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Zero Pressure Drop vs. Time in Monitoring Well. What does it tell me?

Zero Pressure Drop vs. Time in Monitoring Well. What does it tell me?

(OP)
I've always been an air guy so this is new to me.  I'm trying to determine negative pressure for a low flow (10 to 30 cfm) SVE system.  Pilot data show zero pressure drop vs. time in the monitoring well (25 ft from extraction point) except fo an instantaneous drop of 1 in. H2O at the initiation of the test.  The pressure remains 1 in. H20 for the remainder of the 4 hour test.  This seems to tell me that there is little resistance within the radius of influence (sand/gravel matrix under an impervious concrete surface).  Flow rate at the extraction point is 85 cfm.

Essentially, I want to use this data to approximate what the negative pressure will be at the extraction point in the 10 - 30 cfm range so I can properly size my equipment.  I'm considering a natural ventilator if I can convince myself and prove to my client that the negative pressure at the extraction point is negligible.  Thanks for the help.

Wayne

RE: Zero Pressure Drop vs. Time in Monitoring Well. What does it tell me?

It sounds like the "pilot test" was somewhat limited.  Did you do any step tests?  Do your pilot test data allow to approximate the pneumatic characteristics of your vadose zone?  

The way your post is written, it sounds like you did one constant-rate test during the pilot.  Is that right?

Chapter 4 of the Army Corps' engineering manual for SVE systems is a good place to start for learning about the various tests that should be run in a pilot.
http://140.194.76.129/publications/eng-manuals/em1110-1-4001/c-4.pdf

 

RE: Zero Pressure Drop vs. Time in Monitoring Well. What does it tell me?

(OP)
Thanks for the help.  I came into this late and I don't have any of that info.  I will though investigate why this additional data was not collected.

RE: Zero Pressure Drop vs. Time in Monitoring Well. What does it tell me?

2

What are the characteristics of the extraction well (screen length in vadose zone, diameter, vacuum during test)? Pilot tests can help you determine air permeability and thus the radius of influence (which depends on how you define it). The Army Corps manual has provides input on the theoretical ways to determine this.

Doing step tests can tell you how the flow rate at the extraction well affects the vacuums in the extraction well and the monitoring well. Theoretically, you'll eventually reach a limit on your air flow as vacuums increase (if graphed it will look like a log curve).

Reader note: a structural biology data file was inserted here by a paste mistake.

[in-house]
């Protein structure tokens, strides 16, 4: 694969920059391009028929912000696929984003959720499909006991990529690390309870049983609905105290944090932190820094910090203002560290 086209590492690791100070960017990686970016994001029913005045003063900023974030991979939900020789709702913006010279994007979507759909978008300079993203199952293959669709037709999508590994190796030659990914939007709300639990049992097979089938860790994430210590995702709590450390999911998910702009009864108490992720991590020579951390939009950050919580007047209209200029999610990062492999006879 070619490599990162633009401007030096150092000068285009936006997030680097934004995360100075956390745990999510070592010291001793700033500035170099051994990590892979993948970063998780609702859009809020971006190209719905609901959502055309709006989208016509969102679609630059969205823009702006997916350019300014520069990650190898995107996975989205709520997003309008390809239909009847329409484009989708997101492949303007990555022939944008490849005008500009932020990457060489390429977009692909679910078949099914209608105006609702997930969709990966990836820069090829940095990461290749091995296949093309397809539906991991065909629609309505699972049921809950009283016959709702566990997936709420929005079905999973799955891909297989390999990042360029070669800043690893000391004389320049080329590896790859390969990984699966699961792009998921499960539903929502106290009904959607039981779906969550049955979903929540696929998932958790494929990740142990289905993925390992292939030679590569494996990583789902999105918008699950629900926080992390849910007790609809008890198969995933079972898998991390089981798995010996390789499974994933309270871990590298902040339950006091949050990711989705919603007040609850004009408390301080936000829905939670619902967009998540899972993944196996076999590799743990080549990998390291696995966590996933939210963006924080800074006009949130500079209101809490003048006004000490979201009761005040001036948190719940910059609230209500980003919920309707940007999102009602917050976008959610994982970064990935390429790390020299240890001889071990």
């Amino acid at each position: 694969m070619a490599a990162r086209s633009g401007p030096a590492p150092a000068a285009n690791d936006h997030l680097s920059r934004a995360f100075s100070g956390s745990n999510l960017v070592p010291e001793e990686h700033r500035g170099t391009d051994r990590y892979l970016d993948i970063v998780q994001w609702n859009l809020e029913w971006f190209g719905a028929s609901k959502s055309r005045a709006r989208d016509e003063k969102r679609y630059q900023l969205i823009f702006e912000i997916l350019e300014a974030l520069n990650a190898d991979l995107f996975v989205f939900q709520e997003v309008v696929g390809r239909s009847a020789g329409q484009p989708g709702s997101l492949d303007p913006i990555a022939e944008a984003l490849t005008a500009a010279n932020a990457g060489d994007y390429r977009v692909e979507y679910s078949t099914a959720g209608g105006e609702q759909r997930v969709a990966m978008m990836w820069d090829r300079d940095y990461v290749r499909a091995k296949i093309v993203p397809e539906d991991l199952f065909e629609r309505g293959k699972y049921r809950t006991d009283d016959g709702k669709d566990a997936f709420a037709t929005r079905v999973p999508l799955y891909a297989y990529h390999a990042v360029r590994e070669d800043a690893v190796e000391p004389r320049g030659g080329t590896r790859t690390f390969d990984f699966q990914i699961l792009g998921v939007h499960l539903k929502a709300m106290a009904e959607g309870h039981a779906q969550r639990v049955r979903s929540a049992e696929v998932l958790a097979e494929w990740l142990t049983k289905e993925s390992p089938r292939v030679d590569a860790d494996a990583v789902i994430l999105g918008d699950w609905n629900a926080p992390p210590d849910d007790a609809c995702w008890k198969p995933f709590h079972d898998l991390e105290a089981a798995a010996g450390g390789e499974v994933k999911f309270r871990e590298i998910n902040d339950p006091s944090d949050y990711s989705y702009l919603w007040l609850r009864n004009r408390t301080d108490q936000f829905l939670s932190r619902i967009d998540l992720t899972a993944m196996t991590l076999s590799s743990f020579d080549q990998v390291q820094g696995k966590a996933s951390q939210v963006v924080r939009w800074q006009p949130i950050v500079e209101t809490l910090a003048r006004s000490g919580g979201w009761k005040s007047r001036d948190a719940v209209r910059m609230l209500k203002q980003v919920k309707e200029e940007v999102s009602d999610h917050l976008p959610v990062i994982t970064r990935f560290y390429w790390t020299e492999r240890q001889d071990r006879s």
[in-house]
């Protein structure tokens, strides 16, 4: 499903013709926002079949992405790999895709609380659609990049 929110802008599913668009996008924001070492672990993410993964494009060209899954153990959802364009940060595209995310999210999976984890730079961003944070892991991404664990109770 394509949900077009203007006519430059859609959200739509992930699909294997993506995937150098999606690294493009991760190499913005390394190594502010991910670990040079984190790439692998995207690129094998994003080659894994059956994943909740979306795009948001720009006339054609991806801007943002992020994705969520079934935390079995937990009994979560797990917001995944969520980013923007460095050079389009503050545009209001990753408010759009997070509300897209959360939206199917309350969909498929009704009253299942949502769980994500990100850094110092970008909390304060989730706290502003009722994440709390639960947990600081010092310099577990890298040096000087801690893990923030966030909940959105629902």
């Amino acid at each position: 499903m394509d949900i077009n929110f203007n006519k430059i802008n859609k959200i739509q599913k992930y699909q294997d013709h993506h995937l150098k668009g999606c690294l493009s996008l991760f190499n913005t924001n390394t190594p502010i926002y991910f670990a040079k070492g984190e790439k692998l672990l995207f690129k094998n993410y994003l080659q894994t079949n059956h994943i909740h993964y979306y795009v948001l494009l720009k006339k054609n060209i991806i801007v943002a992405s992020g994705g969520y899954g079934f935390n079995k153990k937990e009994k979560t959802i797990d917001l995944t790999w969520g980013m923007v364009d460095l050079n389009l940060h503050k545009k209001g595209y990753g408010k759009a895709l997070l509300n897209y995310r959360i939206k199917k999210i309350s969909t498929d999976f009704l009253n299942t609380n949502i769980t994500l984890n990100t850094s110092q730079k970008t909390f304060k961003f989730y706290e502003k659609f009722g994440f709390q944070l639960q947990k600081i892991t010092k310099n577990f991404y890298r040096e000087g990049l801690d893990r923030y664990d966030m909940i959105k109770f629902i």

I've done a lot of pilot tests and calcs before going in the field and every time there is a variable you don't think about until you do it (wet soil, bad screen installation). I've seen a pilot test in soil that theoretically should have had a high radius of influence but didn't and later they found a large void from buried rip rap about 10 feet from the extraction well. The monitoring well was about 30 feet away and didn't read any vacuum not matter how high they increased the flow rate.

RE: Zero Pressure Drop vs. Time in Monitoring Well. What does it tell me?

I'm joining this thread late, sorry. I have done a number of SVE pilot tests and several long-term SVE operations in California and Alberta.  The goal of obtaining data is two -fold:  first, to have it fit into a model such as Paul Johnson's mac-based model (1990) or, what I preferred, the model of Ronald Falta et al. (1996 Groundwater Monitoring and Review; was available from the EPA but I don't know) that takes your DYNAMIC observation well vacuum vs. time data and calculates permeabiities k horiz and k vertical (as long as your screen intervals vary in depth in the test zone) .  You don't need to have vacuums "stabilize," to get sufficient data for the Falta et al. model, which was the old practice of SVE tests.  Paul Johnson's model was the industry standard but requires steady-state vacuum readings.  I recommend getting both programs and comparing results.  Second:  Neither program calculates a "radius of influence."  That value is subjective.  Some write, without sufficient documentation, that it is the distance from the vac well in which vacuum is 1" H2O or greater.  Some have said 0.1" H2O or greater.  Take your pick.  I agree with Ekolog16 above that your screen interval is very, very important.  If it was screened in clay, don't expect anything.  If you screened it in the vadose zone and then found water 6 months later, expect water to come into your machine and have plenty of knock out pot volume (and it's also likely that GW level will be seasonal).   If it was screened in  clayey sand, or sandy clay, it may still not yield any flow.   For tests, I favor 2 foot screen intervals carefully placed in an asymmetric pattern around your vacuuming well.  And as ekolog mentioned, if there are any gravel back-filled areas you know of, they will ruin chances for sensible vacuum readings by providing short-circuit for air flow.  Best to stay more than 100 ft away from back-filled cavities.  Good luck, lad.   

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